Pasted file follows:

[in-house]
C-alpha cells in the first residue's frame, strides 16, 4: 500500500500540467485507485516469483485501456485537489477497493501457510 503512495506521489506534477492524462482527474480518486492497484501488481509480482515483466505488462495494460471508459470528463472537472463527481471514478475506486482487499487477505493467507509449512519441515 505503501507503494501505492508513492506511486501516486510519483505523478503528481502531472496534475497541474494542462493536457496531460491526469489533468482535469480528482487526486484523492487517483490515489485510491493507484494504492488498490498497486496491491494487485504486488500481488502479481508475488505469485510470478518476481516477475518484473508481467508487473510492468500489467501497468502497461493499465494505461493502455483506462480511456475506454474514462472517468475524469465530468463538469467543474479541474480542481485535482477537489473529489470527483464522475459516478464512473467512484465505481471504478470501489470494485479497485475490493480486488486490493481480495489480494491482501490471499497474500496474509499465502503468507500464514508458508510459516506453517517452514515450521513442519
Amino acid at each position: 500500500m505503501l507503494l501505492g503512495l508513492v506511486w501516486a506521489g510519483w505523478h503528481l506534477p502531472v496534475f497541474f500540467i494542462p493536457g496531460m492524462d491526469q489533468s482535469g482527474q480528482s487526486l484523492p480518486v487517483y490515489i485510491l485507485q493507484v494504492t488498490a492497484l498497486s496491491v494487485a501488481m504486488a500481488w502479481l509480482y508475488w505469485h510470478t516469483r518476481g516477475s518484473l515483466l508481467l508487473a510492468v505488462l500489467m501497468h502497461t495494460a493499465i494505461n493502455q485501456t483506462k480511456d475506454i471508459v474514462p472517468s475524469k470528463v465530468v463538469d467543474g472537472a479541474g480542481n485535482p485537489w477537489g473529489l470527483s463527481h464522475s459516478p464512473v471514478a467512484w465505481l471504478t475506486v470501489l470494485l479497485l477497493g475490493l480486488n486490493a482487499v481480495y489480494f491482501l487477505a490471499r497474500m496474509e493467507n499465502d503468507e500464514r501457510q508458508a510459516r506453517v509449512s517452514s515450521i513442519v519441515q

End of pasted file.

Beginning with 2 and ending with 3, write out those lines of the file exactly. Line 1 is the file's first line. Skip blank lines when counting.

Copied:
C-alpha cells in the first residue's frame, strides 16, 4: 500500500500540467485507485516469483485501456485537489477497493501457510 503512495506521489506534477492524462482527474480518486492497484501488481509480482515483466505488462495494460471508459470528463472537472463527481471514478475506486482487499487477505493467507509449512519441515 505503501507503494501505492508513492506511486501516486510519483505523478503528481502531472496534475497541474494542462493536457496531460491526469489533468482535469480528482487526486484523492487517483490515489485510491493507484494504492488498490498497486496491491494487485504486488500481488502479481508475488505469485510470478518476481516477475518484473508481467508487473510492468500489467501497468502497461493499465494505461493502455483506462480511456475506454474514462472517468475524469465530468463538469467543474479541474480542481485535482477537489473529489470527483464522475459516478464512473467512484465505481471504478470501489470494485479497485475490493480486488486490493481480495489480494491482501490471499497474500496474509499465502503468507500464514508458508510459516506453517517452514515450521513442519
Amino acid at each position: 500500500m505503501l507503494l501505492g503512495l508513492v506511486w501516486a506521489g510519483w505523478h503528481l506534477p502531472v496534475f497541474f500540467i494542462p493536457g496531460m492524462d491526469q489533468s482535469g482527474q480528482s487526486l484523492p480518486v487517483y490515489i485510491l485507485q493507484v494504492t488498490a492497484l498497486s496491491v494487485a501488481m504486488a500481488w502479481l509480482y508475488w505469485h510470478t516469483r518476481g516477475s518484473l515483466l508481467l508487473a510492468v505488462l500489467m501497468h502497461t495494460a493499465i494505461n493502455q485501456t483506462k480511456d475506454i471508459v474514462p472517468s475524469k470528463v465530468v463538469d467543474g472537472a479541474g480542481n485535482p485537489w477537489g473529489l470527483s463527481h464522475s459516478p464512473v471514478a467512484w465505481l471504478t475506486v470501489l470494485l479497485l477497493g475490493l480486488n486490493a482487499v481480495y489480494f491482501l487477505a490471499r497474500m496474509e493467507n499465502d503468507e500464514r501457510q508458508a510459516r506453517v509449512s517452514s515450521i513442519v519441515q